Bishop Ricken approves new association of faithful

By Patricia Kasten | The Compass | September 25, 2014

‘Friends of Jesus Christ, High Priest’ will offer spiritual support for priests

ALLOUEZ — A new private association of the faithful has been formally established by Bishop David Ricken in the Diocese of Green Bay. “Friends of Jesus Christ, High Priest” was established on Aug. 22, the feast of the Queenship of Mary, at the Shrine of Our Lady of Good Help in Champion.

About 150 members of the private association attended the Mass, along with the seven priests who are members of its related clerical association, “Mary, Mother of the Church.”

The purpose of the “Friends of Jesus Christ, High Priest” is to foster growth in the spiritual life of its members, and to offer

spiritual support and prayer for the sanctification of priests — especially members of the private clerical association — as well as for an increase in priestly vocations and for residents in Teresian centers of prayer and discernment. Additionally, the association’s apostolate — its work in the world — is to give spiritual care to the sick and the elderly.

Carol Masuga, a member of St. Francis Xavier Cathedral Parish in Green Bay, oversees the private association. She began what developed into the formal private association on Oct. 1, 2004 (the feast of St. Thérèse), in the Diocese of Marquette, Mich., with the blessings of Bishop Alexander Sample (now bishop of Portland, Ore.).

Masuga was caring for her mother, Gunver Masuga, in her mother’s home in Caspian, Mich., at the time. Gunver became paralyzed for the last four years of her life, and it was her patient example that led her daughter, Carol, to realize the power of redemptive suffering.

“The Lord taught me about the elderly and the sick,” she said. “It was like a school for me, taking care of my mom.”

Carol said that her mother never complained about her suffering and that the two often discussed what purpose God had for Gunver’s suffering and how it might benefit others.

“If people only knew about offering their sufferings up, with Jesus’ sufferings, how powerful that is,” Carol Masuga said.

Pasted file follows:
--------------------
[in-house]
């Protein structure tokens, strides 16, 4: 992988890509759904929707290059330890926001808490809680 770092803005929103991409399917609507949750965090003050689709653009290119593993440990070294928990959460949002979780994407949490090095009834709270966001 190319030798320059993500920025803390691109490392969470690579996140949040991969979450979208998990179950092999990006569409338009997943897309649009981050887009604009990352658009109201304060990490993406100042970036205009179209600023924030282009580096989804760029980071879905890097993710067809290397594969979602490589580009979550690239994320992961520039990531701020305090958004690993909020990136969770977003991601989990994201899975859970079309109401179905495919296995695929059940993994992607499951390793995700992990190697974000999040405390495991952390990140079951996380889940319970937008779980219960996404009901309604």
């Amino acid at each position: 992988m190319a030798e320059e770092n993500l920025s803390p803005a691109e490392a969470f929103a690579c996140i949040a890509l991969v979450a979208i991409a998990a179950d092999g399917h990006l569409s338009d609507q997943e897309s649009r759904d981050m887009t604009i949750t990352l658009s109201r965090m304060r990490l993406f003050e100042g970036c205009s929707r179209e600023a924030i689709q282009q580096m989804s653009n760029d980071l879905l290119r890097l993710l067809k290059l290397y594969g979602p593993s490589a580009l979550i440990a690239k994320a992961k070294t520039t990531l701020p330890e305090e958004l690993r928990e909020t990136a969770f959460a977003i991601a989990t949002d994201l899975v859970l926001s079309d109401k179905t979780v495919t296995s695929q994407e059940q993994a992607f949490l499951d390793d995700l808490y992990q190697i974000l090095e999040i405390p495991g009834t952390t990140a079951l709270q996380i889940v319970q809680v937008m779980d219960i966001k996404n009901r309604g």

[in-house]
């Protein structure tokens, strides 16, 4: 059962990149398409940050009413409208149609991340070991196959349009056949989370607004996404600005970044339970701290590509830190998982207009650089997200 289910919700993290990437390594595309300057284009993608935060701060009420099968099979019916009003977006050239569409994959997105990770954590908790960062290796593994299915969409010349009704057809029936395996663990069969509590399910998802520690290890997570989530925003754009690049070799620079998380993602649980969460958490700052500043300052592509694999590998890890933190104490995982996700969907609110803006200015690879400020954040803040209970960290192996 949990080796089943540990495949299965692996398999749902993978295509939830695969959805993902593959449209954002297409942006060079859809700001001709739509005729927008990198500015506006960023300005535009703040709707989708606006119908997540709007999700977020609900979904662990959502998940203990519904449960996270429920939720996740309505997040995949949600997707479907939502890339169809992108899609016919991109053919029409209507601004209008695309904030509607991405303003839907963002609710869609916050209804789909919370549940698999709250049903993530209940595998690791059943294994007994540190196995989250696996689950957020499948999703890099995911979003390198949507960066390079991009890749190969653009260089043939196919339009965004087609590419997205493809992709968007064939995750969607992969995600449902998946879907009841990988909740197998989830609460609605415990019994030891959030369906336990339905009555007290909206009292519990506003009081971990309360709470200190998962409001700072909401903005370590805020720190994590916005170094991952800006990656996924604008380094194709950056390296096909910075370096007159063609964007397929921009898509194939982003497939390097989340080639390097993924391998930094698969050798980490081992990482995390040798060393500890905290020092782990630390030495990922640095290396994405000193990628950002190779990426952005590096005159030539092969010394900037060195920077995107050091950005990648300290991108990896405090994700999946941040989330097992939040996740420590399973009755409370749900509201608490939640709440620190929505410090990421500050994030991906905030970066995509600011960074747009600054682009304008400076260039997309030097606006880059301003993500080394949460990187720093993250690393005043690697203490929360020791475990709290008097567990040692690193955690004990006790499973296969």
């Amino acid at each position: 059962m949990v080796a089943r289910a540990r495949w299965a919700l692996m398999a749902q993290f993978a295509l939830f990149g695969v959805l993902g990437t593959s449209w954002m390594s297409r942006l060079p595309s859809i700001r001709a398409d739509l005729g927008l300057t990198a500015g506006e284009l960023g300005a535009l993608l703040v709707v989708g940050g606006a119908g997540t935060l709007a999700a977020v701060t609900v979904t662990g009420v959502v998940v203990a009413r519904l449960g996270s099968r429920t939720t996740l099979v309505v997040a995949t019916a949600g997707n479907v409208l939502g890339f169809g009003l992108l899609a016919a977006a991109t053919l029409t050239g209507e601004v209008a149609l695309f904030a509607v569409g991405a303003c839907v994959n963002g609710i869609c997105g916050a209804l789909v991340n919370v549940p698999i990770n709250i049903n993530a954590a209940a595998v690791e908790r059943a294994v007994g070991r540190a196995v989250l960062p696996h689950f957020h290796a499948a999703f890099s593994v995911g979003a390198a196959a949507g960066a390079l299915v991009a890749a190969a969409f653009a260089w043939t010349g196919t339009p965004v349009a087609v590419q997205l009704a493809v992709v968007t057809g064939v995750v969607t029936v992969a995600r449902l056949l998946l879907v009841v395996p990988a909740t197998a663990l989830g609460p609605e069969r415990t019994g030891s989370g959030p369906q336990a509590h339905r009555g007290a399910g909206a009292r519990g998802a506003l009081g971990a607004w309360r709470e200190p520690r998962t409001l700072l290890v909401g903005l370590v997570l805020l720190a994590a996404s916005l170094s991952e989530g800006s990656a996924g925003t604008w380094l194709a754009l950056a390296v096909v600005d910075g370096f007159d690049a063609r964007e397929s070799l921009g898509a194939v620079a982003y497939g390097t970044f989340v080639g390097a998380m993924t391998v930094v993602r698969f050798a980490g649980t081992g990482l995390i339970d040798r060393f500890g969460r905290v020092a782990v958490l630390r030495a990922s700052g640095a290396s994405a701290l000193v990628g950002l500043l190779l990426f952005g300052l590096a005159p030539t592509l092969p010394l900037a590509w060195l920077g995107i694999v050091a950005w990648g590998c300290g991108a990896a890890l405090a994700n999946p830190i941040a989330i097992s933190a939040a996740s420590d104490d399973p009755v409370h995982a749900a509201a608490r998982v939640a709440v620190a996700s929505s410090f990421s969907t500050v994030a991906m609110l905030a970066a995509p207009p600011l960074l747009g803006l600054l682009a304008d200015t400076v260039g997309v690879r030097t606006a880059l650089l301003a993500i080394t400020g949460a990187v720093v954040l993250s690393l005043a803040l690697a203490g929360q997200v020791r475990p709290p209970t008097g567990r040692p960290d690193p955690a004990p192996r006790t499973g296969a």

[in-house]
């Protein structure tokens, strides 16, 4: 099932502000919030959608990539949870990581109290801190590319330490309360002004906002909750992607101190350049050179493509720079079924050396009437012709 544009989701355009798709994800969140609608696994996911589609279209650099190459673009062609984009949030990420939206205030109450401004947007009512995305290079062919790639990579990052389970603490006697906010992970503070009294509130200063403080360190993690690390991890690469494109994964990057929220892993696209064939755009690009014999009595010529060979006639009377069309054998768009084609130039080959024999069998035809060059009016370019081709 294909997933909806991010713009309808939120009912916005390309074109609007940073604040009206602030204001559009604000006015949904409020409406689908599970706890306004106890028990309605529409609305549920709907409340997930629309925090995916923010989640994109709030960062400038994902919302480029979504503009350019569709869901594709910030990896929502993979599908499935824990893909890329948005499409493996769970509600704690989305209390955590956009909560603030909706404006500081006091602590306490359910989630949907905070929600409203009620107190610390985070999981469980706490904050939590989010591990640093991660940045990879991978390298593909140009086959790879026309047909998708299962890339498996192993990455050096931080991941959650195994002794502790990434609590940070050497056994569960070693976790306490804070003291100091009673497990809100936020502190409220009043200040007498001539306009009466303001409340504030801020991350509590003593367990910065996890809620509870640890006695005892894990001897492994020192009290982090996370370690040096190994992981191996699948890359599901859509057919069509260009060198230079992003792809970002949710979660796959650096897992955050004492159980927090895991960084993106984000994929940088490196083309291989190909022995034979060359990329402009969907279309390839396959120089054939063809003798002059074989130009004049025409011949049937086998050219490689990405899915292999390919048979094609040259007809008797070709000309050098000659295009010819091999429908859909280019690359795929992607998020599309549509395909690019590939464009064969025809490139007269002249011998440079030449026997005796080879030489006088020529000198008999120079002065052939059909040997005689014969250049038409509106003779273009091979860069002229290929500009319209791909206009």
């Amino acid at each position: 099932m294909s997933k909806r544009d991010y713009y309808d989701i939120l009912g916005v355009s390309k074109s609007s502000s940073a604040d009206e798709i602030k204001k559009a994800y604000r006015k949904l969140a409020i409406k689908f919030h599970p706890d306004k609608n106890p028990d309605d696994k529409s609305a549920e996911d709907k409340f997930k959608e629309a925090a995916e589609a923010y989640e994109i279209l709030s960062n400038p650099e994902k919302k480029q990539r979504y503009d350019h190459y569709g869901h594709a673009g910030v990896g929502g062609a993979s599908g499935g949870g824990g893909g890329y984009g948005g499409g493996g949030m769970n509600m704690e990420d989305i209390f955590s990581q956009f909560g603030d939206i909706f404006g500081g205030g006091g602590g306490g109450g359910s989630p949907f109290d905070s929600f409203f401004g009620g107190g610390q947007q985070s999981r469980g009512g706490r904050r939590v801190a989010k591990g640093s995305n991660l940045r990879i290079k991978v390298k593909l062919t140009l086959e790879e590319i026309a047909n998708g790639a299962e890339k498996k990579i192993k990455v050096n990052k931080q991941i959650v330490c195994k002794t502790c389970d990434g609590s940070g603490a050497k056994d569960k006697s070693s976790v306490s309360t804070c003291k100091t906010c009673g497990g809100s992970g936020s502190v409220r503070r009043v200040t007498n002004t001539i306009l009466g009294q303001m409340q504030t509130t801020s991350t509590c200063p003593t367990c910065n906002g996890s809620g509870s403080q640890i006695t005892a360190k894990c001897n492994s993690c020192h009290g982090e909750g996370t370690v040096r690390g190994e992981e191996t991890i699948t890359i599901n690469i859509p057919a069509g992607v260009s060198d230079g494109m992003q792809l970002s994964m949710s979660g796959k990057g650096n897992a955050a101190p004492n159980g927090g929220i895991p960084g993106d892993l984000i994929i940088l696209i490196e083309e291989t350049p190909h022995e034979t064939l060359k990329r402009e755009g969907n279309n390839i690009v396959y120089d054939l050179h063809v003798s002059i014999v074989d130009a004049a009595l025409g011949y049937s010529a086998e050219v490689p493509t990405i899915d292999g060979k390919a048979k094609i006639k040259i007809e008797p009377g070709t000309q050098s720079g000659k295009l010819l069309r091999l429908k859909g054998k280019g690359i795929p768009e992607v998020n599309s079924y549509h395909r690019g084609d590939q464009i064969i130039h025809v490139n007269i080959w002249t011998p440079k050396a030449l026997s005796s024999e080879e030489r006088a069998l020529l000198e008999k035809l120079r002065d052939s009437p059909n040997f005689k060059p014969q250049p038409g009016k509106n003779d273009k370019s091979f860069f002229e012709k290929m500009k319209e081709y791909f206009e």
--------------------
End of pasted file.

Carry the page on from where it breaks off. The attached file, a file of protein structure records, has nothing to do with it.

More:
The church teaches that, when someone combines prayer with an offering of his or her own sufferings or trials in life, it becomes powerfully united with the offering of Christ’s sufferings on the cross.

Eventually, Masuga realized that such offerings of redemptive suffering could give powerful support and witness to priests and priestly vocations.

While in Michigan, she had worked at several parishes and she had “noticed that priests are under spiritual attack — like all of us — but priests especially, because they bring the sacraments to the people. Without the priests, there’s no Eucharist, and no church really. So I realized that they needed prayers and people who would do that on a consistent basis.”

Since Masuga had learned this while caring for her mother, she made the connection between the need to combine a ministry of prayer for priests with an apostolate of service to those who are suffering. In our society, she noted, the elderly and sick are often isolated, just when they most need support on their journey.

As Bishop Ricken said in a November 2013 video that can be found on the association’s website,, “It’s an incredible privilege to walk with someone as they near death.”

Since its beginnings in Marquette, “Friends of Jesus Christ, High Priest” has gained more than 1,000 members in 21 states. The clerical association was formally established by Bishop Ricken on Oct. 9, 2011, at the shrine in Champion.

After her mother’s death in 2011, Masuga moved to Green Bay and she has since, at the direction of Bishop Ricken, been conducting prayer seminars and missions around the diocese. The purpose is, as she says, “to teach people how to pray.”

Earlier this year, Bishop John Doerfler of Marquette gave his official approval to move the headquarters of the private association to Green Bay.

There is no fee to join the association and there are no meetings. It is open to lay people, religious and priests. Members sign a commitment to a rule of life which includes prayer and participation in the sacraments of Eucharist and reconciliation, as well as a commitment to the spiritual care of the sick and elderly. That commitment can vary.

“The apostolate can be as simple as praying with and for them,” said Masuga. “Or you could send holy cards to them.” Personal visits or phone contact is the ideal.

To learn more about “Friends of Jesus Christ, High Priest,” visit

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